Today we’re going to look at one of the great chapters of our faith found in 2 Chronicles. The authors are chronicling in First and Second Chronicles the acts of God on behalf of His people, primarily through the kings. These books show us God is always working. Even when things looked bad or there was a bad king, God was up to something. This chapter is going to show us what can happen when we lift our gaze to God in the midst of a storm in our life. In this story Jehoshaphat is the king of Judah.
“After this, the Moabites and Ammonites with some of the Meunites came to wage war against Jehoshaphat. Some people came and told Jehoshaphat, ‘A vast army is coming against you from Edom, from the other side of the Dead Sea. It is already in Hazezon Tamar’ (that is, En Gedi).” 2 Chronicles 20:1-2
Jehoshaphat got news that a vast army was coming quickly, moving at a pace that he didn’t feel like he could control. Sometimes things larger than our ability to manage come at us with a rate and pace faster than our ability to stall or stop.
When Jehoshaphat first heard this news he was alarmed. We’re not promoting a faith where there are armies coming, and they are vast, but we just shut that out and don’t take it seriously. It’s okay to be alarmed. Jehoshaphat is going to prove to be an amazing leader and he began by being alarmed.
“Alarmed, Jehoshaphat resolved to inquire of the Lord…” 2 Chronicles 20:3
His alarm was then accompanied by resolve to seek the Lord. Now that may seem so obvious but that is often the last resort for the people of God. Typically, we inquire of everything and everyone else. We inquire of the internet, we google it. We text a friend and ask them to meet up with us. We ask people for opinions. We do everything else but look up.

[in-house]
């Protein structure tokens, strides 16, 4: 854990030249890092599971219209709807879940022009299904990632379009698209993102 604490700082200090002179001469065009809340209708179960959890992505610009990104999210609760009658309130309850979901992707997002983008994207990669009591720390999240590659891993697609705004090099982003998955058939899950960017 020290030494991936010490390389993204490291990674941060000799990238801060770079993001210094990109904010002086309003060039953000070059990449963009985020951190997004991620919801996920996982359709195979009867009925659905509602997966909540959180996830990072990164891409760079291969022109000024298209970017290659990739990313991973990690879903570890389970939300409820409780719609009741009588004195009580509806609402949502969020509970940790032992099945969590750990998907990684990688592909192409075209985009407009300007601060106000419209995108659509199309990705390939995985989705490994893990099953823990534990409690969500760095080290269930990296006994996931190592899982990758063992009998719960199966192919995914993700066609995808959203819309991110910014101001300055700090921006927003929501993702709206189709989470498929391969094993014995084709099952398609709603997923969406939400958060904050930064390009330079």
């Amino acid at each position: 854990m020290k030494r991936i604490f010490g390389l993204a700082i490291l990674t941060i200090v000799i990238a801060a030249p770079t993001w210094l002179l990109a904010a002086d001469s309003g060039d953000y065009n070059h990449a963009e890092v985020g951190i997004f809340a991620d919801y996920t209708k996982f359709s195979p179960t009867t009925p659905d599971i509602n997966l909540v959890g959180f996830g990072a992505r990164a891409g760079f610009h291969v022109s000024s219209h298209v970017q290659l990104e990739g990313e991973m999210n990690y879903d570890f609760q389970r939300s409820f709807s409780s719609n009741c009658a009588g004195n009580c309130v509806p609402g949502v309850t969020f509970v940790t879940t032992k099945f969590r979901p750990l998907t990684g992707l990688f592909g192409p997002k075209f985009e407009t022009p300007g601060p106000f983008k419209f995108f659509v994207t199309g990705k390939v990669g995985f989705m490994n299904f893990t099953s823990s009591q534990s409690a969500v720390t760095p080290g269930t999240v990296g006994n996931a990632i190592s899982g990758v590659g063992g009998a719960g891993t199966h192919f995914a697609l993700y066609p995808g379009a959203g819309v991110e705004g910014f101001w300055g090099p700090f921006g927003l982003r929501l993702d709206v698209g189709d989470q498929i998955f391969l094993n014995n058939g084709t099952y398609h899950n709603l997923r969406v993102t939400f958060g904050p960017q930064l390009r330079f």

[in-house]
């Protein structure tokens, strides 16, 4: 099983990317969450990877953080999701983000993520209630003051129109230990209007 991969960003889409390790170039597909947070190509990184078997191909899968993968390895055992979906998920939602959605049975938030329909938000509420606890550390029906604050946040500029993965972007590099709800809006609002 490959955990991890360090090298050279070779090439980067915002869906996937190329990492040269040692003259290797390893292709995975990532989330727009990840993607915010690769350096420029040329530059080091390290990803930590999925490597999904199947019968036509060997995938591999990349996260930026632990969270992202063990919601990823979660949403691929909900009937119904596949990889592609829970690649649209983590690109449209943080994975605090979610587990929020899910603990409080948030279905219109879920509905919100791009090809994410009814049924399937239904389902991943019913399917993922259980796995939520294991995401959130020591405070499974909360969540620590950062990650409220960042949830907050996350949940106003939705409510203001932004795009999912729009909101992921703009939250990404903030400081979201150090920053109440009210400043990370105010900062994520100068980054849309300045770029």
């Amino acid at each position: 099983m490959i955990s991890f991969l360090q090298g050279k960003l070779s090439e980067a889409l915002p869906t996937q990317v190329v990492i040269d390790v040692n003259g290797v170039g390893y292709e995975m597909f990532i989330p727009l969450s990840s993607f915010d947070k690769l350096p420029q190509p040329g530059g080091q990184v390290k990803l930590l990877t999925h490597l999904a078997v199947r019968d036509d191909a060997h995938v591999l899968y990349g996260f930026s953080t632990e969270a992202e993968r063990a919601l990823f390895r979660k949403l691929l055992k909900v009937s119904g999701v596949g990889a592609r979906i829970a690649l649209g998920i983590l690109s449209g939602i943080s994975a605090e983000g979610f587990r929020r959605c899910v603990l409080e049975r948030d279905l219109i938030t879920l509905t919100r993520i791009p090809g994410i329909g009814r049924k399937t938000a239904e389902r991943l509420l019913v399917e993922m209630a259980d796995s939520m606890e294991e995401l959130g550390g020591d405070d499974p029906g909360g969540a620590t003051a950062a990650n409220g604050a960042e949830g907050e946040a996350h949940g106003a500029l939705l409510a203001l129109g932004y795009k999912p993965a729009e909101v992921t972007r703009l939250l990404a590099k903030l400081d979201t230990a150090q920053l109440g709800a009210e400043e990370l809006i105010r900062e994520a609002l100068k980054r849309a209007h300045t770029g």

Jehoshaphat was alarmed, but he resolved to inquire of God. He asked God what was happening. When he did that, it was the key to his breakthrough. Breakthrough begins with us saying to God, “What is happening and what would you like to do?
“…and he proclaimed a fast for all Judah.” 2 Chronicles 20:3
This fast was not a fly-by-night fad. It wasn’t a juicing, cleansing, liver detoxing, or losing weight. Rather he proclaimed that they had a big problem so we were going to cut out all other distractions for awhile so that they could put God first and hear from God. They had armies coming and desperately needed to hear from God.
“The people of Judah came together to seek help from the Lord; indeed, they came from every town in Judah to seek him. Then Jehoshaphat stood up in the assembly of Judah and Jerusalem at the temple of the Lord in the front of the new courtyard and said:” 2 Chronicles 20:4-6
The people came together at a high place. For these people the mountains were real. The ark of Noah found its resting place on the top of a mountain, Mount Ararat. When Abraham was in the struggle of knowing there is a promise that a nation would come through his son but God asked him to take a radical step of willingness to let go of that son, and a ram appeared caught in the thicket, it was up on Mount Mariah. When Moses met with God and the earth quaked and a cloud descended and the glory of God couldn’t even be seen face-to-face, that all happened on Mount Horeb, Mount Sinai. When the prophets of Baal came against the people of God and Elijah declared that his God is greater and fire came down from heaven it happened on Mount Carmel.